Buffet, the storied French manufacturer of woodwind musical instruments, including oboes, clarinets, flutes, saxophones and bassoons, refreshed its name and look this year. At the NAMM show, visitors to  their booth had a chance to see a name change as well as a new brand logo for Buffet Crampon USA. This is the first change to their iconic woodwind logo in over 170 years. The company decided to make its new look for the 190th anniversary of Buffet Crampon and 90th anniversary of Julius Keilwerth, the German saxophone manufacturer established in 1925 and now a part of the Buffet Group.

The changes were revealed at first in France at the beginning of this year  where the family Buffet began manufacturing quality clarinets in 1825. The French musical instrument maker expanded its operations under the vision of Jean-Louis Buffet and his wife Zoe Crampon. Buffet Crampon started operating exclusively in France, and over the years augmented the production to facilities in Germany and China.

Now Buffet Crampon is quickly approaching its second century of operation with a new name and logo as well as a new line of products including new clarinet models for 2016.  The product lines now include Tradition professional clarinet and Prodige student clarinet. Tradition establishes a third professional clarinet bore family (alongside the R13 and RC families) and features the first collaboration of European and North American Clarinet Artists in the design of new model. Prodige, on the other hand, sets a new benchmark for student clarinets with an all-new bore design that retains the tone of the Buffet Crampon heritage. Jerome Perrod, global president of Buffet Crampon and Francois Klok, president of Buffet Crampon USA talked with me about the challenges for the music makers in the development of the instruments.

For beginning musicians, the biggest challenge is how to keep the attention to the instrument and continuing playing if the first sound is not satisfactory? The most important thing is to keep the contact with the instrument. The big development for the new  instrument was covering a little so the sound is still pleasing. Now, it sounds good right away. This is a big move as a person learns to play the instrument because he/she feels better about their ability to create good sounds.  This feedback encourages beginners to continue to play more and study harder versus dropping classes and quitting. Klok, who is an oboe and double reed player reminisced that he was seven years old when he started playing oboe. My brothers and sisters hated me for doing that  he stated with smile.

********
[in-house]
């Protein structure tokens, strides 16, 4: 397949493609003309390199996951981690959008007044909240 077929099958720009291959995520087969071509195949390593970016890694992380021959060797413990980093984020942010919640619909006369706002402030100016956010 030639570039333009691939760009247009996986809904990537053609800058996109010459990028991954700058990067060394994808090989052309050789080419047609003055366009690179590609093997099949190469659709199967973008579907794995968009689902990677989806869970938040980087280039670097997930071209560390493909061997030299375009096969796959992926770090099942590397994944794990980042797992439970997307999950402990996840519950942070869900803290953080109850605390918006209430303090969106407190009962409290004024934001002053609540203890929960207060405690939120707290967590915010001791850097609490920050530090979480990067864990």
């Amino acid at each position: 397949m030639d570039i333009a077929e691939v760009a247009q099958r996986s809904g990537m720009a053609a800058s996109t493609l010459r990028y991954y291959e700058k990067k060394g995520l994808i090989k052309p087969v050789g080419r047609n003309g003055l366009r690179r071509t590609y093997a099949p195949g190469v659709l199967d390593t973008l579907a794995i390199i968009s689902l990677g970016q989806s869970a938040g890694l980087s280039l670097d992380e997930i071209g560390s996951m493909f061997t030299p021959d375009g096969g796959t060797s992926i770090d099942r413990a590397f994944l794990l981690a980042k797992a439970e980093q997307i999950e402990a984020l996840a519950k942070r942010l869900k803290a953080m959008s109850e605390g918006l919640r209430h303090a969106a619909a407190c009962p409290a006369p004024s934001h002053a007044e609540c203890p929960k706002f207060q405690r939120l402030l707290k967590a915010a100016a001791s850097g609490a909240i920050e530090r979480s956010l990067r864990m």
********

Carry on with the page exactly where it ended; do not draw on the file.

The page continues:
There is another challenge for beginning musicians. Parents are not willing to make a big investment to buy an instrument with the  high risk that their son or daughter is going to drop it very quickly. On other hand, if a school buys the instruments, after a few months and multiple players, the instrument is used to much to be attractive any more. The Buffet Crampon presidents know how important ownership of is. Francois remembered that his first obo was lend to him from conservatory, and then his parents bought him a used instrument. He remembered his happiness and pride of owning his first instrument. He knows (and feels) how it is to say – this is my own oboe. Not my sister’s, not somebody else’s, but mine. It is important to make it affordable to young students.

With the new Prodige student clarinet, Buffet Crampon did a wonderful job in addressing these issues. The instrument sounds acoustically beautiful and would not stop music adepts from dropping playing it yet has an attractive price point for parents and schools.

The bottom line is – to create orchestral music we need to have an orchestra with all the variety of instruments.